December 21, 1925|
Des Moines, Iowa, U.S.
|Died||October 30, 2011
Menifee, California, U.S.
|Occupation||Stage, television actress|
|Spouse(s)||James Vincent McGee
Alan Paul Gooding
(m.1983–2011; her death)
Phyllis Love (December 21, 1925 – October 30, 2011) was an American theater and television actress.
Following her graduation in 1948 from Pittsburgh's Carnegie Institute of Technology (which later would merge with Mellon Institute of Industrial Research to form Carnegie Mellon University), Love made her way to New York, where, in short order, she would gain entry into the recently formed Actors Studio. Her small screen debut would come the following year in the Studio's own, like-named, but short-lived, series; her Broadway and big screen bows, the year after that, as, respectively, Julie Harris's understudy in the stage adaptation of Member of the Wedding, and, an uncredited performer in the film So Young So Bad.
Throughout the 1950s she acted in Broadway productions and the occasional film. She won the Clarence Derwent Award in 1951 for her role in The Rose Tattoo. On television, she appeared principally in guest roles from 1950 until her retirement in the early 1970s. Among her roles were two guest appearances on Perry Mason, both times as the defendant. In 1962 she played Ellen Carter in "The Case of the Bogus Books," and in 1964 she played Minerva Doubleday in "The Case of the Wooden Nickels." She also taught English and drama at Morningside High School in Inglewood, California.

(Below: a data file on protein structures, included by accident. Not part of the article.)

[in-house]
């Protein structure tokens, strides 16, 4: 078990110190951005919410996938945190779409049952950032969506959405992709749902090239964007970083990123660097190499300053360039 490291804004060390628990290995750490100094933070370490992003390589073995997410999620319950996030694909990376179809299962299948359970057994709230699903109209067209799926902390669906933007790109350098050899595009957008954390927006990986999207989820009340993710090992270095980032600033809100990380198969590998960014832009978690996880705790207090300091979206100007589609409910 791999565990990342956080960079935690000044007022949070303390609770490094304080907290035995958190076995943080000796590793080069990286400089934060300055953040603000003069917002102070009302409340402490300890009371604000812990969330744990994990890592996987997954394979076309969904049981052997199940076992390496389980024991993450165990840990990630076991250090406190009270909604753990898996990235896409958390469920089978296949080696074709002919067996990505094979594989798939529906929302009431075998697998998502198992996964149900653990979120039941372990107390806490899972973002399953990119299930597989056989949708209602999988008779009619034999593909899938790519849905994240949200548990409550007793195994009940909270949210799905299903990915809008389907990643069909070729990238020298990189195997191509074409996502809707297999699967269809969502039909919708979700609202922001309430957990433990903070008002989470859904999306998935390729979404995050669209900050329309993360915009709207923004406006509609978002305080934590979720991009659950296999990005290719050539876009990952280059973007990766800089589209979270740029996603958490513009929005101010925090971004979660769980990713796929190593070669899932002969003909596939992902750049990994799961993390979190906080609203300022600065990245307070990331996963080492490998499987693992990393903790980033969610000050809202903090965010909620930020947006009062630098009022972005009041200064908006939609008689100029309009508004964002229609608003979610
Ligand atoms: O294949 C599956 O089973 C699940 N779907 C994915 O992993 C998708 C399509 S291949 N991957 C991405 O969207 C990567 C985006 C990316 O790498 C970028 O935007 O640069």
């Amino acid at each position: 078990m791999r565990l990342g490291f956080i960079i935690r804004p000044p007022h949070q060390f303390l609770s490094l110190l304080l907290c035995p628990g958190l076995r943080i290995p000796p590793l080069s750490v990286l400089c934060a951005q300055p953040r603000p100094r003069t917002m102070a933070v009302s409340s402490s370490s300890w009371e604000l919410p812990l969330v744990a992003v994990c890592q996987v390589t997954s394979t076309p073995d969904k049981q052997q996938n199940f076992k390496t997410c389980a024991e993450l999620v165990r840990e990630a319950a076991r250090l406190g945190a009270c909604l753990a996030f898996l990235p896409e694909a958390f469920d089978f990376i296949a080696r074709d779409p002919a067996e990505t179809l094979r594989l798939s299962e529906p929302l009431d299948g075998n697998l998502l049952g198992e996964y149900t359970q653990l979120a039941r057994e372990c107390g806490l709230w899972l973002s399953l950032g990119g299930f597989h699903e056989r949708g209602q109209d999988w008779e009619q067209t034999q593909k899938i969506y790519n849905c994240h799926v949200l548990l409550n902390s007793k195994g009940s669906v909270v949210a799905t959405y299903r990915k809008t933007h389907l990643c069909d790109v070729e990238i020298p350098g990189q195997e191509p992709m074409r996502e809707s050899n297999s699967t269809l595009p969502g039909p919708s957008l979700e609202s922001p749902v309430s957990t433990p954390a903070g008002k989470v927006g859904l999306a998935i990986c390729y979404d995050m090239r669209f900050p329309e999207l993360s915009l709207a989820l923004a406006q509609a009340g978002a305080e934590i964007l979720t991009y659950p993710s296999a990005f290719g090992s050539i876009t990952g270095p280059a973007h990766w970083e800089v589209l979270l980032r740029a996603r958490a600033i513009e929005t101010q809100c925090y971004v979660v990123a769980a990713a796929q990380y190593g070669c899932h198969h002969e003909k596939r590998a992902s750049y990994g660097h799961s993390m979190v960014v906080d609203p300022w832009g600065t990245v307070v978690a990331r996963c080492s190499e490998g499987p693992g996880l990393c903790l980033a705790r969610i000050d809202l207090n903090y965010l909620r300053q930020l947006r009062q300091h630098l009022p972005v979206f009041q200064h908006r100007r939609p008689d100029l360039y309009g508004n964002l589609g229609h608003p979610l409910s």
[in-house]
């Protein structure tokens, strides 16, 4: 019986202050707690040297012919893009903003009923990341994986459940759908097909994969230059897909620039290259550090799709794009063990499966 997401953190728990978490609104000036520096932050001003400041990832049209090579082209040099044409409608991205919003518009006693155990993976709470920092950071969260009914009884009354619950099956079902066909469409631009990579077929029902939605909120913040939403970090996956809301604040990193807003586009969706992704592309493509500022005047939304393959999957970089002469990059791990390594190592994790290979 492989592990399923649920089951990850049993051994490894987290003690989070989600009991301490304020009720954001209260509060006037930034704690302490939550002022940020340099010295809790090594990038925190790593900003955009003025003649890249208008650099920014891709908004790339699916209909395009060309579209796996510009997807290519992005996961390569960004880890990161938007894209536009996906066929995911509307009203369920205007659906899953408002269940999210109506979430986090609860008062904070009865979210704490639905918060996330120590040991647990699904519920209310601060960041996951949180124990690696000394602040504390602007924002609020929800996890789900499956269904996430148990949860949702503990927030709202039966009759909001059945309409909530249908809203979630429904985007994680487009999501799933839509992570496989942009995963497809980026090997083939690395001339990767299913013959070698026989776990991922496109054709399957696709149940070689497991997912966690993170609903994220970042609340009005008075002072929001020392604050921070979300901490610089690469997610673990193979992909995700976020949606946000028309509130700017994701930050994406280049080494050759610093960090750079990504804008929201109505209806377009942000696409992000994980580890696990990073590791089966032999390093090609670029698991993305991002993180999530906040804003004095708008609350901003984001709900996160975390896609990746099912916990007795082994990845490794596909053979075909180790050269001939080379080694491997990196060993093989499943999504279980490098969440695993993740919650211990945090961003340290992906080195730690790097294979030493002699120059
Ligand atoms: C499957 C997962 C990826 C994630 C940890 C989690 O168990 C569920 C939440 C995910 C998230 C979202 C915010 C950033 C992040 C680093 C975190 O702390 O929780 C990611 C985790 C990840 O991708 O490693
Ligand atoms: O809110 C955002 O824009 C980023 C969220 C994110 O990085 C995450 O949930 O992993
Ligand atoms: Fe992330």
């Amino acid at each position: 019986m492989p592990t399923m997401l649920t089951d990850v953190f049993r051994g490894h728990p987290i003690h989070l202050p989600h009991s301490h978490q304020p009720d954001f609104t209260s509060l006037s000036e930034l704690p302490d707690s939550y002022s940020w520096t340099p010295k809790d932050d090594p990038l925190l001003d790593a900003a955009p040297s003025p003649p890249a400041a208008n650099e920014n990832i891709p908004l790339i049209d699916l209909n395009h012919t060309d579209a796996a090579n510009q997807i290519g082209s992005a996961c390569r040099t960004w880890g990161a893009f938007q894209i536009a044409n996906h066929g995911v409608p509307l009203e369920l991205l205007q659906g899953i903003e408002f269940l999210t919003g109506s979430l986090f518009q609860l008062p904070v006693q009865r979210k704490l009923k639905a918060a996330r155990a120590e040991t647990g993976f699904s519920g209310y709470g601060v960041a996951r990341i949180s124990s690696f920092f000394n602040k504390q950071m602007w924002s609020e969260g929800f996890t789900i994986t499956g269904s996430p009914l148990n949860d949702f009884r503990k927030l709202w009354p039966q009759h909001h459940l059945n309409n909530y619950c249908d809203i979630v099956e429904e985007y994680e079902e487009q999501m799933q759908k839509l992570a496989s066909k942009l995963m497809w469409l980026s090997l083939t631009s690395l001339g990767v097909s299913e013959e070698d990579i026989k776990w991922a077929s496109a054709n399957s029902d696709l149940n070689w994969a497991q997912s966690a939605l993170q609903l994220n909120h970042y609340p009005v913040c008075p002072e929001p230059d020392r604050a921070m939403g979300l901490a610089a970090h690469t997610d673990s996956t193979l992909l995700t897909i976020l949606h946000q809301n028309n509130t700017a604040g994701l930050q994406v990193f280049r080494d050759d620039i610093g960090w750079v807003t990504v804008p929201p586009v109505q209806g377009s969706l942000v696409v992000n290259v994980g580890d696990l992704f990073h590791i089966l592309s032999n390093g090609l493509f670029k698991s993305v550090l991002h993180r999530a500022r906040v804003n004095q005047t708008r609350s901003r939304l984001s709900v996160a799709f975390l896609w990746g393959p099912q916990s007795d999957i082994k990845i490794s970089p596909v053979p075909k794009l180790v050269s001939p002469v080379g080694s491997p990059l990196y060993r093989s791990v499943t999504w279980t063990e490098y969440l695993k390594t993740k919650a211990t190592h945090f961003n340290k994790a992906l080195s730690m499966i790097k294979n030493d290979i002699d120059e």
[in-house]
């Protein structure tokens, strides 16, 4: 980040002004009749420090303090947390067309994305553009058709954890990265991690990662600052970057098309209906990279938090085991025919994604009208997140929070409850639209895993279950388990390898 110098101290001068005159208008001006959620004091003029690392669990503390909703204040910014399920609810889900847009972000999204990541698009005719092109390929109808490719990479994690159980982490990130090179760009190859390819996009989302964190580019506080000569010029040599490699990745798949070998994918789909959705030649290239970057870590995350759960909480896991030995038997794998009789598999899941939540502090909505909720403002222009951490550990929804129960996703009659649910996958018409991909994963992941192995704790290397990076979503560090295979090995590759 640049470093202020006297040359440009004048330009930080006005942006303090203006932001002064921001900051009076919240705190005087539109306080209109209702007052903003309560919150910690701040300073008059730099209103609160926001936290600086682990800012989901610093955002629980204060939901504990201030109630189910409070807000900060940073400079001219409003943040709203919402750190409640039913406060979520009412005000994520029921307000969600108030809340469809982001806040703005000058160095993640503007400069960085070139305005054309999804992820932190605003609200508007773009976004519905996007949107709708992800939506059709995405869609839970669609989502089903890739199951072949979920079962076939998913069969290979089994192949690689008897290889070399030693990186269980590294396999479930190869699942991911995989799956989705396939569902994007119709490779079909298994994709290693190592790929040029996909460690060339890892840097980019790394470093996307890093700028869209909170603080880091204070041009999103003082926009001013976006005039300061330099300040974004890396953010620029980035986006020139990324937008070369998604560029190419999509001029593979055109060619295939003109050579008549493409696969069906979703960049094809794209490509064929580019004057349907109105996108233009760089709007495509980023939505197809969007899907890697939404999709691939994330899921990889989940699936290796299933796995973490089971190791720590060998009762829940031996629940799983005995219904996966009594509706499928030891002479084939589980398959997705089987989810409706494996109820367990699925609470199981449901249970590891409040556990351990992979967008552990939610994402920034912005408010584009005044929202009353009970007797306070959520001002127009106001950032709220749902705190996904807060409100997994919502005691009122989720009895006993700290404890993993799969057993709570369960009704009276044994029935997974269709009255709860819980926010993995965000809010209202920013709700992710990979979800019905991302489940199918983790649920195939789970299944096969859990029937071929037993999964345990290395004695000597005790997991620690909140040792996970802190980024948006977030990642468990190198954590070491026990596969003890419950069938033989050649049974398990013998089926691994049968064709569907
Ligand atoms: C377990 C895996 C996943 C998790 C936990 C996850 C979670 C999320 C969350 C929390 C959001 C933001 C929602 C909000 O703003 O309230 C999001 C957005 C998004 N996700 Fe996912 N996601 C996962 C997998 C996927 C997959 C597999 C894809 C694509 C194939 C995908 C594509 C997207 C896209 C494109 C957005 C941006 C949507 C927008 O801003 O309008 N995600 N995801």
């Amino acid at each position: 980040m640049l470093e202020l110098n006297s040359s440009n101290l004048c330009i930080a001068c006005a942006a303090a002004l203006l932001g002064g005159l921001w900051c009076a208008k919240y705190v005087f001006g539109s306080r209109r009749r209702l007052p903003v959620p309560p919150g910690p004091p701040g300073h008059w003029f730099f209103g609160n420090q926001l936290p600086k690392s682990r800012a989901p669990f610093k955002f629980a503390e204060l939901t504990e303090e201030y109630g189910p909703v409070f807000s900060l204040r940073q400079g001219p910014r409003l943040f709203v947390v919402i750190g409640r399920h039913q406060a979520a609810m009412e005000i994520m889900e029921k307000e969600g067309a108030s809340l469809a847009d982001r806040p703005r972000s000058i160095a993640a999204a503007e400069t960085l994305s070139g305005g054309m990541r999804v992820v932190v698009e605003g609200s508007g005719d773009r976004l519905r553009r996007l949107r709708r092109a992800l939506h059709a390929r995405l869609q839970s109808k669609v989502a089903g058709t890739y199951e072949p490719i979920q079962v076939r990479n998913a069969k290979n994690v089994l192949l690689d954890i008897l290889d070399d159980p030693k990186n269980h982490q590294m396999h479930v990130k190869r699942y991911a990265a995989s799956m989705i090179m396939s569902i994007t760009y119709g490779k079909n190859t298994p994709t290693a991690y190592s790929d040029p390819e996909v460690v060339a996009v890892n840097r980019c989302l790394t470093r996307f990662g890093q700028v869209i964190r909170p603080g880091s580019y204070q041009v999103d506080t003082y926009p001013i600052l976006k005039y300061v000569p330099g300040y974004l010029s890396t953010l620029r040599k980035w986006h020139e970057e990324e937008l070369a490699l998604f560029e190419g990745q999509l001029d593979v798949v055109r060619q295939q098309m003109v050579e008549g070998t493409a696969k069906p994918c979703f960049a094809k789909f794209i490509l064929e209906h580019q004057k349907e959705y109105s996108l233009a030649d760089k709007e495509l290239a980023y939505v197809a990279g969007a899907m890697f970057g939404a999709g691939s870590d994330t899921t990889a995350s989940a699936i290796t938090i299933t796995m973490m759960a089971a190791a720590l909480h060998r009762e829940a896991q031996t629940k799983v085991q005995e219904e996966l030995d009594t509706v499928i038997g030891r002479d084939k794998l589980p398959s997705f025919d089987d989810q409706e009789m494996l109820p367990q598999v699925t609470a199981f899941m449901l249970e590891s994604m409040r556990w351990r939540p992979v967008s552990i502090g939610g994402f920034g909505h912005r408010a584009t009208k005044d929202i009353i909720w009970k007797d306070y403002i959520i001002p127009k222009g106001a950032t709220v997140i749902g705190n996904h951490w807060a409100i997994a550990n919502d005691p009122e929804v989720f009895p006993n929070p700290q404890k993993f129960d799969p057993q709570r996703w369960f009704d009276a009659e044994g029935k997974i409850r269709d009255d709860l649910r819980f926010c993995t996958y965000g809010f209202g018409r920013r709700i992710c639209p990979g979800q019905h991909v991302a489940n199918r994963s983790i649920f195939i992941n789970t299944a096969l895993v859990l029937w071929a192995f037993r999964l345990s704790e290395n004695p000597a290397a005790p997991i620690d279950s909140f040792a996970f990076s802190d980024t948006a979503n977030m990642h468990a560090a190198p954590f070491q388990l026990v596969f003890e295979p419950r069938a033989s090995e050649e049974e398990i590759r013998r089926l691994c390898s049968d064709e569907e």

Love married playwright James Vincent McGee in 1948 and they divorced in 1978; he died in 1985. She was married to her college sweetheart, Alan Paul Gooding from January 22, 1983 until her death on October 30, 2011 in Menifee, California, at age 85.
- 20111102,0,2515704.story PASSINGS: Harry Lawenda, Axel Axgil, Phyllis Love
- Variety staff: "Actress Phyllis Love dies: Appeared on Broadway, in Wyler's 'Friendly Persuasion'," Variety (november 10, 2001). "Love attended what became Carnegie Mellon U. and studied at the Actors Studio in New York, beginning in 1948... The actress picked up most of her credits, however, on television, appearing on numerous anthology shows beginning with 'Actor's Studio" in 1949."'
- Variety staff: "Actress Phyllis Love dies: Appeared on Broadway, in Wyler's 'Friendly Persuasion'," Variety (November 10, 2011). "She made her bigscreen [debut] in an uncredited role in 1950's 'So Young So Bad.'"
- "Biography for Phyllis Love". Retrieved 2007-09-06.
- Phyllis Love at the Internet Broadway Database
- Phyllis Love at the Internet Movie Database
- Phyllis Love at the Internet Off-Broadway Database
- Phyllis Love at the University of Wisconsin's Actors Studio audio collection